England vs Pakistan: 1st Test, Day Four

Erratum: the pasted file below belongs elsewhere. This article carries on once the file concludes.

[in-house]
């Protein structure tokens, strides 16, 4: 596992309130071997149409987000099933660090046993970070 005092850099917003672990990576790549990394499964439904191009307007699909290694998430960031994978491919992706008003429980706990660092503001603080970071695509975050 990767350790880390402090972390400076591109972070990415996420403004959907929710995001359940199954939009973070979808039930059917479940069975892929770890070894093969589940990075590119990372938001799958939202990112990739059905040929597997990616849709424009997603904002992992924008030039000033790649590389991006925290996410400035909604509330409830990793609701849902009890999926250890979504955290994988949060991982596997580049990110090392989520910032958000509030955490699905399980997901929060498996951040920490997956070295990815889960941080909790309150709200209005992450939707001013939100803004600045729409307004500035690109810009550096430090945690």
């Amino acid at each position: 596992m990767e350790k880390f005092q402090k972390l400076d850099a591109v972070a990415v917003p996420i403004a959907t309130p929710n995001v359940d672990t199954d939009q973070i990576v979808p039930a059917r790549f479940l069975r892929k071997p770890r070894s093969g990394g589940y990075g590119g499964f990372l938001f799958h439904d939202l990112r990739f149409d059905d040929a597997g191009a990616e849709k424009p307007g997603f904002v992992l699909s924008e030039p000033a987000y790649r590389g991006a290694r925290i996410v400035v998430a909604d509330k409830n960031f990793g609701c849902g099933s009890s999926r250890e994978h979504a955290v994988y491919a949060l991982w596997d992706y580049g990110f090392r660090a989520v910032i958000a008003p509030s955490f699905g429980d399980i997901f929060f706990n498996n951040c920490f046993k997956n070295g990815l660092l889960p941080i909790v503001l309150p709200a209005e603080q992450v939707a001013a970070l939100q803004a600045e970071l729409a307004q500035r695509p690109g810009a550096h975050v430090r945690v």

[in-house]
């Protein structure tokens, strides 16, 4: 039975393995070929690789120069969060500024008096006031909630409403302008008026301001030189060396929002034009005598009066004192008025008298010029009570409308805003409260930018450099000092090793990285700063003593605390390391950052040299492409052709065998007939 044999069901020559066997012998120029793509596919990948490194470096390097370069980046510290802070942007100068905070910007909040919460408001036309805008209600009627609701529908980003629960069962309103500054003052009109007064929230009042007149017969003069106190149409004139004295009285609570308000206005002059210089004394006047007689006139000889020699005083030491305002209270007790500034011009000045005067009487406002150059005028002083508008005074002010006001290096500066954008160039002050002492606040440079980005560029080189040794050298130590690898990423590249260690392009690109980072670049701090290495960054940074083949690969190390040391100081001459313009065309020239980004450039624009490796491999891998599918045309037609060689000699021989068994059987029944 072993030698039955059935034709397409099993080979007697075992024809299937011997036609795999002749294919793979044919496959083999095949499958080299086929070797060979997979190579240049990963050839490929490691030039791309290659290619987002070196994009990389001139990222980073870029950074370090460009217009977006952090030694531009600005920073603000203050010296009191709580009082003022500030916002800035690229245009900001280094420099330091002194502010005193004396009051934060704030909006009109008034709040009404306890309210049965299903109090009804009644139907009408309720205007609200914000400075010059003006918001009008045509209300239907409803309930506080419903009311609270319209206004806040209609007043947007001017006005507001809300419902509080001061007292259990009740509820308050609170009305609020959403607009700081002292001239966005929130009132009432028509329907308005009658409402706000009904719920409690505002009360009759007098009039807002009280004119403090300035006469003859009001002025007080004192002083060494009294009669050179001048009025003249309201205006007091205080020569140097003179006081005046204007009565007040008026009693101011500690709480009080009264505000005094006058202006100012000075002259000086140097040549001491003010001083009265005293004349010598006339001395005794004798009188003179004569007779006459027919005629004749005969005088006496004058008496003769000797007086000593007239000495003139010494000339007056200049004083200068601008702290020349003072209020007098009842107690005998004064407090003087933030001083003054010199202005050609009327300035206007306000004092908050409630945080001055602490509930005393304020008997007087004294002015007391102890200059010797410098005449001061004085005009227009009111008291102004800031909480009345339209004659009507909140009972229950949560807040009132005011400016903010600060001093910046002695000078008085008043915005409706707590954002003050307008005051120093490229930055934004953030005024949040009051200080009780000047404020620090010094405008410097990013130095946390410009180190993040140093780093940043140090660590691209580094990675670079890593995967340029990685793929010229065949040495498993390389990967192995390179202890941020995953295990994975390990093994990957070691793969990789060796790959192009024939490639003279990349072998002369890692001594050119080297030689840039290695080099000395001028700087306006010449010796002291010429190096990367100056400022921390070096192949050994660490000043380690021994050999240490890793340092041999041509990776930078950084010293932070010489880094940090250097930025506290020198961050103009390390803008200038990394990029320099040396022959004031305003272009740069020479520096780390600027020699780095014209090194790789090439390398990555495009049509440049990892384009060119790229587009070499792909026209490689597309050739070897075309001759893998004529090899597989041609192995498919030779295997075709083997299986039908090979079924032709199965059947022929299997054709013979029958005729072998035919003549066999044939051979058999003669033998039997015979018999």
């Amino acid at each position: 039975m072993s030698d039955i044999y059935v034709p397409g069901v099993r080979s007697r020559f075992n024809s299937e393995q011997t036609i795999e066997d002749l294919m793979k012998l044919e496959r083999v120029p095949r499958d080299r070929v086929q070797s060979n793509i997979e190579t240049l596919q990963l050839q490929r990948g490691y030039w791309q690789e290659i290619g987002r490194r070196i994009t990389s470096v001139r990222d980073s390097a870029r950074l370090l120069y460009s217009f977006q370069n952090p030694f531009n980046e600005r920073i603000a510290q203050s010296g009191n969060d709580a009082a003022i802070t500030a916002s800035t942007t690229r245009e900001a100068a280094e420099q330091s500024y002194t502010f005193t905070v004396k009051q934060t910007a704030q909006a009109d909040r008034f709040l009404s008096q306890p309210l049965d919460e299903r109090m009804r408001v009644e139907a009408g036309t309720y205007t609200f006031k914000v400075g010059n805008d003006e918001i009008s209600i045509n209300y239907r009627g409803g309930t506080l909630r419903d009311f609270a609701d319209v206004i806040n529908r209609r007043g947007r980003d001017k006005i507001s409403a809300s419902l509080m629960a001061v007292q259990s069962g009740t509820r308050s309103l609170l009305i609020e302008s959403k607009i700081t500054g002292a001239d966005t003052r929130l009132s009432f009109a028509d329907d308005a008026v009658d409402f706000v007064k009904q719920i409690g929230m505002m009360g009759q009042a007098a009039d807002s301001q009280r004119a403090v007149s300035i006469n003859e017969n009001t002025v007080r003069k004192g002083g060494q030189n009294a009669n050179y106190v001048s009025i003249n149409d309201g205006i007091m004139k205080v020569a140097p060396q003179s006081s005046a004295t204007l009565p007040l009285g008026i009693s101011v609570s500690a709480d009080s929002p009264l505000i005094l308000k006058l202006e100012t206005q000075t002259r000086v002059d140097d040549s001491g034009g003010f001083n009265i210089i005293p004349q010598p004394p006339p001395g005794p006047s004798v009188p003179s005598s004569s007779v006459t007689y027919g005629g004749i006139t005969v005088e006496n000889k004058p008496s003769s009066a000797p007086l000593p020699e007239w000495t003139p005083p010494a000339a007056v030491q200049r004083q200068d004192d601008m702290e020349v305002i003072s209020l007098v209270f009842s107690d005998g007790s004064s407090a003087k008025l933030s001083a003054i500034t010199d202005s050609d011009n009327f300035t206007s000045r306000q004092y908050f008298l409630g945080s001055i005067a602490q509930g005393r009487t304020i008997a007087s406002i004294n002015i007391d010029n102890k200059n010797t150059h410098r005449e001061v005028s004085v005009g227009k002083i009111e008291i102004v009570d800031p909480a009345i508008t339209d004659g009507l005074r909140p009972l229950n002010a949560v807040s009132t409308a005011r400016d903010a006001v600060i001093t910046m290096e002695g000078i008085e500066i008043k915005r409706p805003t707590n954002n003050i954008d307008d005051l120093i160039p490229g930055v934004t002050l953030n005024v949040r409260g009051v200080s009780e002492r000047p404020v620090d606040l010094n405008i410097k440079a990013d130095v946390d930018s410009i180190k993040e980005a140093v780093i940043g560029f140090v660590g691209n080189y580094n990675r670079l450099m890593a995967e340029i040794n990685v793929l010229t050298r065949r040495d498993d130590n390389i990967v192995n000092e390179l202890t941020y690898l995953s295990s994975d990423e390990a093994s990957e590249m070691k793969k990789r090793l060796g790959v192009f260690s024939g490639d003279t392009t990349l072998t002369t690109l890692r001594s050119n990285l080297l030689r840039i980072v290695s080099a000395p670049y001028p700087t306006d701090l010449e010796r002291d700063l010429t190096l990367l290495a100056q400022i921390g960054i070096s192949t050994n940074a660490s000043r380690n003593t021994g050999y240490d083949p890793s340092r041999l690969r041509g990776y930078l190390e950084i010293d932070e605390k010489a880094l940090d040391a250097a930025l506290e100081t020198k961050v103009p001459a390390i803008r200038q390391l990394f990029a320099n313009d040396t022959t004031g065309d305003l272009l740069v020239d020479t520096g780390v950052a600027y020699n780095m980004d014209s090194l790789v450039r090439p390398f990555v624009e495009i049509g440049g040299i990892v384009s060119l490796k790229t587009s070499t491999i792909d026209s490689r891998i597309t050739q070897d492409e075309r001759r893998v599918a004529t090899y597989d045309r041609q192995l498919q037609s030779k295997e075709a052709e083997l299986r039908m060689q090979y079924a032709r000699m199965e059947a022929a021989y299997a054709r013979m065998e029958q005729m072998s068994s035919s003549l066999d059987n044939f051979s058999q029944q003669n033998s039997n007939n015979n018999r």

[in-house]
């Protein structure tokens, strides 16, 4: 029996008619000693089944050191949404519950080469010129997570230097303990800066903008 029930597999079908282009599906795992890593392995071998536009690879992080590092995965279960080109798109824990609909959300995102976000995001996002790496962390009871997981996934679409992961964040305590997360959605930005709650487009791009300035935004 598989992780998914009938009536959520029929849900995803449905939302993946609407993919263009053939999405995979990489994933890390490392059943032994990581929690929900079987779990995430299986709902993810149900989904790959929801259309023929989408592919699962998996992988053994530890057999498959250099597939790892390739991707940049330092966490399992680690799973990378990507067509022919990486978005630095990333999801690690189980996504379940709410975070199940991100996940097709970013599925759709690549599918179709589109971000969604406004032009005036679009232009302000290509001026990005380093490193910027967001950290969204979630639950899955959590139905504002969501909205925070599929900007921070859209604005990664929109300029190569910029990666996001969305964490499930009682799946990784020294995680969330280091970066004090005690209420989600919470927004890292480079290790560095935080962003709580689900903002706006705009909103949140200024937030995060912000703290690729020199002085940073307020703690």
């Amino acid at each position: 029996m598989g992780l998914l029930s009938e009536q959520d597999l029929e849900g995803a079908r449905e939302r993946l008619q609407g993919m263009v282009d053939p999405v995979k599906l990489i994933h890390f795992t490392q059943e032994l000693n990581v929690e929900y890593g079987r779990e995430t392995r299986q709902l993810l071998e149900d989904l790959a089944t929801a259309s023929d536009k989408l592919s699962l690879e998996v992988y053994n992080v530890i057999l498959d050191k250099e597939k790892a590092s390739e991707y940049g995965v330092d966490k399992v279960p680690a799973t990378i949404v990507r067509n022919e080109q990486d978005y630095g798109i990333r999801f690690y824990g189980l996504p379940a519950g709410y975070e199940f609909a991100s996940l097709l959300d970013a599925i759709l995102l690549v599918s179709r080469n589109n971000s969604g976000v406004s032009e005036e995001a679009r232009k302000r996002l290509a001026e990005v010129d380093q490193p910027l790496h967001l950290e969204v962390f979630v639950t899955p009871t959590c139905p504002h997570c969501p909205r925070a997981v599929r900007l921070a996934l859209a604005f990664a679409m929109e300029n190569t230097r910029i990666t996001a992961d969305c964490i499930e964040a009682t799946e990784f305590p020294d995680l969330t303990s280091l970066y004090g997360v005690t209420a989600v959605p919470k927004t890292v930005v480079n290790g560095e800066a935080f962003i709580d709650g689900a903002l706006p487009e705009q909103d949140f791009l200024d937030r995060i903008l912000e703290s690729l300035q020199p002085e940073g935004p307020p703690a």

Given the troubled and fractious relationship over many years between England’s and Pakistan’s cricket teams, perhaps the most startling outcome from this Test has been the realisation that they have become a likeable side.  The celebration at the end of a match they have thoroughly deserved to win made most onlookers smile, for it signified a team seemingly united and also enjoying their cricket.  Although that might have been the most obvious example, there were plenty of others, from Misbah’s century celebration to the adorable reaction of Mohammed Hafeez to the sight of a young Pakistan fan in the stands celebrating his catch to dismiss Alex Hales.  Rather obviously, over recent years Pakistan have had something of a PR problem, but under Misbah’s exceptional leadership and example, they have demonstrated themselves to be very welcome tourists.